axios.get('http://localhost:5000', {
  headers: {
    'X-Custom-Auth': 'token123'
  .then(response => {
  .catch(error => {

The Express server utilizes the CORS middleware to enable CORS (Cross-Origin Resource Sharing) support on all routes. The middleware manages preflight OPTIONS requests and appends CORS headers to the server's responses.

When a client initiates a cross-origin request that includes a custom header in the Axios request, the browser triggers a preflight check. In response, the server adds the necessary CORS headers to the response, allowing the browser to recognize and authorize the intended cross-origin requests.

Advanced Axios header techniques

Axios provides several advanced techniques for managing request and response headers. These techniques allow you to perform advanced functionalities, including adding, updating, or removing headers dynamically before a request is sent or after a response is received. They are particularly useful in scenarios where you need to handle headers based on specific conditions, contexts, or application requirements.

For instance, let's assume you want to implement an authentication mechanism that refreshes the access token when it expires. In this case, you can utilize Axios interceptors to intercept the response, check for an authentication error (e.g., a 401 Unauthorized status code), and automatically refresh the access token. After obtaining a new token, you can then update the Authorization header with the new token and retry the original request.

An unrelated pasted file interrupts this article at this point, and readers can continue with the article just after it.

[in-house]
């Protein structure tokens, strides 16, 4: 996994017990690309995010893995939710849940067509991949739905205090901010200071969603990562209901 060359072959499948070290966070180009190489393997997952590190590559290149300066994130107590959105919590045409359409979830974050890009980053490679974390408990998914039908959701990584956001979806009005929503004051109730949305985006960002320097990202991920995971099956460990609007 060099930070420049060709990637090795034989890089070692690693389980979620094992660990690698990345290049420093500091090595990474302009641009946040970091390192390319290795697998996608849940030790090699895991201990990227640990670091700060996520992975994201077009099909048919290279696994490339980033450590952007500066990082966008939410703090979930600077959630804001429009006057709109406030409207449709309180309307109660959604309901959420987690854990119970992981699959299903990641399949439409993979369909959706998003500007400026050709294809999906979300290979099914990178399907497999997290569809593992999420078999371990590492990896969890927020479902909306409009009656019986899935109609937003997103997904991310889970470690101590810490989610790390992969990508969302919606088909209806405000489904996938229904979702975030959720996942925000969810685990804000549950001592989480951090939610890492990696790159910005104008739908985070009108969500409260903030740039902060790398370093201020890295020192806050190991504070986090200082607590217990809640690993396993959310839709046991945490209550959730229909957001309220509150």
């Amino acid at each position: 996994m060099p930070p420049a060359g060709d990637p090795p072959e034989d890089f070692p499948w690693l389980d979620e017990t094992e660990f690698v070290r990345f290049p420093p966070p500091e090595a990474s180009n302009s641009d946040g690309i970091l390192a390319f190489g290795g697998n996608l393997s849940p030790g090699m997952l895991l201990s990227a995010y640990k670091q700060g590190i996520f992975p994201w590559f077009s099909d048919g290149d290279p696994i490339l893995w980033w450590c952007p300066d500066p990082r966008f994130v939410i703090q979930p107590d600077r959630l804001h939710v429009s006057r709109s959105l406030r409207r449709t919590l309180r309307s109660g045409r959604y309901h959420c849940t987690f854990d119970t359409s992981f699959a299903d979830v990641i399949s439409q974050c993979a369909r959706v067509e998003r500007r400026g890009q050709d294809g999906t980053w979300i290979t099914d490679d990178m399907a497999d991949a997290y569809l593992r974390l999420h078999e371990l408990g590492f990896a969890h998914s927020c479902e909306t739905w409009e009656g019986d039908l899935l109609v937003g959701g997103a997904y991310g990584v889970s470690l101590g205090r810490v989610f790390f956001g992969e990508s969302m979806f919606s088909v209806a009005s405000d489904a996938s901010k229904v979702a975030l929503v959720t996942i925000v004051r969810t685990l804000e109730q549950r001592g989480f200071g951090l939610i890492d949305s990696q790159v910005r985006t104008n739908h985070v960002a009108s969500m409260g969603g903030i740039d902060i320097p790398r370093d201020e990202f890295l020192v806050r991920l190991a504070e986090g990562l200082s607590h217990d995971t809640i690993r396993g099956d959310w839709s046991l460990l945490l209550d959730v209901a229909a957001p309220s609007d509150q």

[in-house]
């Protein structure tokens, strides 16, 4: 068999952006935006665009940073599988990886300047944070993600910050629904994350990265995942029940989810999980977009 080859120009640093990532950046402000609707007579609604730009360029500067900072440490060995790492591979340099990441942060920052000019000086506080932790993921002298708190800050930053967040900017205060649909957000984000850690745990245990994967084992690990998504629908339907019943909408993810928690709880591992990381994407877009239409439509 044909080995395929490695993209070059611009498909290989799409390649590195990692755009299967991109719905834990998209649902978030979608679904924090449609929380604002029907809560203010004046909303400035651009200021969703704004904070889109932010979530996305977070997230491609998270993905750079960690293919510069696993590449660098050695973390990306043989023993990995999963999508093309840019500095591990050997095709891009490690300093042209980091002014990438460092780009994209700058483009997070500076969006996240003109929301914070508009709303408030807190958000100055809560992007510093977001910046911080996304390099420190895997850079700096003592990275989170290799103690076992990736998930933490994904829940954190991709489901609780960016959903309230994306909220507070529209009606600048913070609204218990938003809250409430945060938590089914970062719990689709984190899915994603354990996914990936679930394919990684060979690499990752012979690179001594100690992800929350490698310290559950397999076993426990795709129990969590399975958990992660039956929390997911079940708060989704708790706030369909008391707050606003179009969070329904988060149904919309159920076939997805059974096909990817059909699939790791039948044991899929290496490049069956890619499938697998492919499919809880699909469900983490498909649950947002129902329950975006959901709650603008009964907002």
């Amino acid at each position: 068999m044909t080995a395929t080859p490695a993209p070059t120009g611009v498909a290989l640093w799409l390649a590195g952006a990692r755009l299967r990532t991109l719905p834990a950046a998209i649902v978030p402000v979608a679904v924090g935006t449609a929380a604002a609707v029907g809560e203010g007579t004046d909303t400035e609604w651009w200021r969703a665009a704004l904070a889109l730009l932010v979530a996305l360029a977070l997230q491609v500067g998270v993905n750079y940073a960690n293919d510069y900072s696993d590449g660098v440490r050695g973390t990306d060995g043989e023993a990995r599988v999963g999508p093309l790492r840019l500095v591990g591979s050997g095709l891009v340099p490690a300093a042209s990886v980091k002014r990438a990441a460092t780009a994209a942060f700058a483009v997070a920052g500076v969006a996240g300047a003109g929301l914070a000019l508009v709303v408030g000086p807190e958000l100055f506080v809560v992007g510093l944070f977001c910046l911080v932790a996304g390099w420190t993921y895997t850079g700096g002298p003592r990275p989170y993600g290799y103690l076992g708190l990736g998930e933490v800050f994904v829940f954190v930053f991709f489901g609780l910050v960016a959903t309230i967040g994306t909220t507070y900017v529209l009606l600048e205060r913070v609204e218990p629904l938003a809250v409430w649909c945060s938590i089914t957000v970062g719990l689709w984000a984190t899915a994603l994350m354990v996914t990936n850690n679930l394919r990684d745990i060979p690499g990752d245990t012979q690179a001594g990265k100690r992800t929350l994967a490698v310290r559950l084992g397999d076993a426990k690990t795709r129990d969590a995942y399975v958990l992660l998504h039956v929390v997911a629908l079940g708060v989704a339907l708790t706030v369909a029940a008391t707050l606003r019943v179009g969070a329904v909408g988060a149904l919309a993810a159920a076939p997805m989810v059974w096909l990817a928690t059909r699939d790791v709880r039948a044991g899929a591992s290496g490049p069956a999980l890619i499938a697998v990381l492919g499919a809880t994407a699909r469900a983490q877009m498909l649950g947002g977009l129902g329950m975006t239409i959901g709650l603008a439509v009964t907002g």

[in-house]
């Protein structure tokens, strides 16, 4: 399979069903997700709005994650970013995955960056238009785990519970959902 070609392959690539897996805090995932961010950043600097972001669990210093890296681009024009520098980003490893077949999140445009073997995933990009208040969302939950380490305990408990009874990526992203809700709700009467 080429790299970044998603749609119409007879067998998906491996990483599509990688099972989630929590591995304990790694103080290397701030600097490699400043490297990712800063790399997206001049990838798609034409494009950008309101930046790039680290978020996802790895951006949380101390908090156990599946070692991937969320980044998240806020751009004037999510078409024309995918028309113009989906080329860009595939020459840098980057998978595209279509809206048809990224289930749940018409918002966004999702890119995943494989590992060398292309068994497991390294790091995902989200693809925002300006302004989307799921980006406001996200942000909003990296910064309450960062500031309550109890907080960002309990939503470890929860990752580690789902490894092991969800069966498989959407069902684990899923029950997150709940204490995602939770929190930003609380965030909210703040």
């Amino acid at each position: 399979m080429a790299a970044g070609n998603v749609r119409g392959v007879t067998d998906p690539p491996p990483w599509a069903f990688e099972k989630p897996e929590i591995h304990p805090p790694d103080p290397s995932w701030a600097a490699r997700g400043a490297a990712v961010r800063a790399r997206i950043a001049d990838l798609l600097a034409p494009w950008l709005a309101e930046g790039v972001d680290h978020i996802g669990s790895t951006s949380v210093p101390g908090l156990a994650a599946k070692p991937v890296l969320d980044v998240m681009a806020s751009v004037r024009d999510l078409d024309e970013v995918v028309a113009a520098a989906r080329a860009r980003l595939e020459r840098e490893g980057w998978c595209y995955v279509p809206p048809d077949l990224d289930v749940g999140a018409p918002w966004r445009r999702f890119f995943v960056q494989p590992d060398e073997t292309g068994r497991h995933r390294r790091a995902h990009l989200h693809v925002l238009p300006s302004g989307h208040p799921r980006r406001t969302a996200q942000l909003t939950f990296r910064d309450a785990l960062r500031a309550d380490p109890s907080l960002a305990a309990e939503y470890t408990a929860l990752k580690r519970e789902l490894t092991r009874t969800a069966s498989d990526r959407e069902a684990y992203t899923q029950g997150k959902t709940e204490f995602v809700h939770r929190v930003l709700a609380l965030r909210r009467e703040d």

Now, let's take a look at how we can implement each of these functionalities in code.

Adding, updating, and removing headers

Axios interceptors allow you to intercept requests and responses before they are handled by then/catch promise handlers. Interceptors act like middleware for outgoing Axios calls and incoming responses.

There are two types of interceptors - request and response interceptors. Request interceptors let you modify the request configuration, headers, etc., before the request is sent out. On the other hand, response interceptors allow you to intercept the response object before it is passed back to the then() code block. For example, if you are trying to access a protected route, a request interceptor can add authentication headers to every request. While, a response interceptor can handle 401 responses by refreshing a token automatically.